Sandy's impact lingers on for New York
Residents of New York and New Jersey are being told to prepare for a long recovery from Superstorm Sandy, as thousands of people grapple with cleaning up their properties, the extended lack of electricity and fuel shortages nine days after the storm.
New Yorkers faced petrol rationing for the first time since the energy crisis of the 1970s, as authorities tried to deal with long lines at gas stations and some commuters continued to struggle to get to and from work.
The White House said President Barack Obama would visit the region next week.
Sandy hammered the US East Coast on October 29, killing at least 120 people and causing an estimated US$50 billion in damage or economic losses.
Then an early season snowstorm pummeled the region on Wednesday, knocking out power to some homes just as they were getting back on the grid.
Rationing seemed to ease fuel lines in New York, just as it did in New Jersey last week, and utilities reported that power was being restored to many homes.
About 434,000 homes and businesses in the Northeast lacked power as of Friday afternoon, down from 696,000 the previous day, the Energy Department said.
But for coastal communities where thousands of homes were smashed, flooded, filled with sand or burned to the ground, full recovery would take a long time.
"This is not going to be a short journey" for many communities, New York Governor Andrew Cuomo said at a news conference.
And New Jersey Governor Chris Christie, after touring the Shore, said that many popular vacation spots will not be fully rebuilt by next summer.
"This is our Katrina," he declared, referring to the hurricane that washed out New Orleans in 2005.
LONG BEACH ISLAND TO REOPEN
At Sea Bright, New Jersey, where Christie spoke to reporters, the boardwalk was buckled and the pier was "out to sea," he said.
Christie said access to Long Beach Island, a popular summer destination evacuated October 29, would reopen on Saturday, giving residents their first chance to view the damage to their homes.
Still, he said he expected power to be restored to 100 percent of his state over the weekend.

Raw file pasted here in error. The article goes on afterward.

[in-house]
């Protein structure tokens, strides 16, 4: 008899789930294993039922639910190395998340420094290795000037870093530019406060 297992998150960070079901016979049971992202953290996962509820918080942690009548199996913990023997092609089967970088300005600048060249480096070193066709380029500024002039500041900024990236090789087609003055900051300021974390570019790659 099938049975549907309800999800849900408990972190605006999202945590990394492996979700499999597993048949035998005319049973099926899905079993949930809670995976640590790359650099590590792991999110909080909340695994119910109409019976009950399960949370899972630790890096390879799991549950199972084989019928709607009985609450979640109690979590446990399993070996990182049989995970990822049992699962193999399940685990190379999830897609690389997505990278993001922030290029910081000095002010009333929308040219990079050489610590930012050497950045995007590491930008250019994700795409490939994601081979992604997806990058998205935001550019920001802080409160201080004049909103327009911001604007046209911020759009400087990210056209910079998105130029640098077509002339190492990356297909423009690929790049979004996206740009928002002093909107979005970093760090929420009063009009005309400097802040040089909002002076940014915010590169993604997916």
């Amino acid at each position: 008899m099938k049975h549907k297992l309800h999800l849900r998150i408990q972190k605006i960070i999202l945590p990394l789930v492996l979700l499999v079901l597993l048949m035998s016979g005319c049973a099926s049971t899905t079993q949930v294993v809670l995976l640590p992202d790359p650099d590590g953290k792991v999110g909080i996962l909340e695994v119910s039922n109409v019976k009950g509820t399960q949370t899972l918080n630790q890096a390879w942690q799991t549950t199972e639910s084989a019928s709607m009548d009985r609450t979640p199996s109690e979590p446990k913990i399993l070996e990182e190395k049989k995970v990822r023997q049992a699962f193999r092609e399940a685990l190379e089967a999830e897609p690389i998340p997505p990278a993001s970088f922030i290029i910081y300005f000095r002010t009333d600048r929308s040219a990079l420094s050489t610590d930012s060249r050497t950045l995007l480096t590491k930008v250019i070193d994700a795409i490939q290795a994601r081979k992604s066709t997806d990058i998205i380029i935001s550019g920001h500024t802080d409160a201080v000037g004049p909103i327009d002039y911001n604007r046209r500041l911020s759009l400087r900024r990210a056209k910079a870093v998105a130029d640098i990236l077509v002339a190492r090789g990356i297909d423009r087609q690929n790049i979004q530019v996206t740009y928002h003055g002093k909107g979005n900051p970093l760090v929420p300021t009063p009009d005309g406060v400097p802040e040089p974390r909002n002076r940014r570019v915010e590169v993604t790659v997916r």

Christie, Cuomo and New York Mayor Michael Bloomberg all appeared to shift their focus from immediate recovery to long-term rebuilding.
Bloomberg said New York City would work with federal authorities to provide electricians, plumbers and carpenters to people in the worst-hit coastal areas.
He said 40,000 homes in the Rockaways and other neighborhoods had suffered structural damage or salt water had eroded their electrical circuits and power could not be restored until they were sound.
Bloomberg said the programme, to be paid mostly by the Federal Emergency Management Agency, would be faster than asking individual homeowners to find contractors and would get people back in their homes by the end of the year.
"We think we can kick-start this," he said.
In the Long Island town of Oceanside, protesters - many without power - took to the streets chanting, "Where is LIPA? Where is LIPA?" LIPA is the Long Island Power Authority, a state-owned utility.
In the Rockaways, a hard-hit area of Long Island, New York, that faces the ocean, a group of military veterans known as Team Rubicon helped residents shovel sand away from their homes, remove rotted drywall from basements and haul large items to the sidewalk.
At the sidewalk, New York sanitation workers used huge tractors to scoop the debris into dump trucks that hauled it away.
START OF GAS RATIONING
Peter Meijer, a Team Rubicon member who said he just returned from a trip helping refugees in South Sudan, was glad to be helping. "This is more satisfying than even my time in the military," he said.
Friday was the first day of fuel rationing in New York City and some surrounding counties, a measure introduced by Bloomberg and Cuomo to ease long lines brought on by Sandy. Cars with odd- and even-numbered license plates will be able to buy gas and diesel fuel on alternate days.
Ralph Bombardiere, executive director of the New York State Association of Service Stations and Repair Shops, said the situation was worse than the fuel crisis of the 1970s.
"Back then there was just a perceived shortage of supply in New York, when there was plenty of gasoline around," he said. "Now we're having real distribution problems."
While Sandy did disrupted the fuel supply to New York, Cuomo said the key problem was panic buying. "More than anything, we have to get buyers to relax," he said.
With parts of the transportation network still damaged, the long lines at the pump added to the frustration of commuters, who must choose between driving and enduring seemingly interminable waits for buses and trains.
The Morris Truck, which usually drives around Manhattan's midtown or financial districts selling $10 grilled cheese sandwiches, instead handed them out for free in the Rockaways, paid for by New York City.
"I had no idea how bad it was out here until I came," said Kenan Fedele, who handed out more than 400 sandwiches and spicy tomato bisque to victims of Sandy.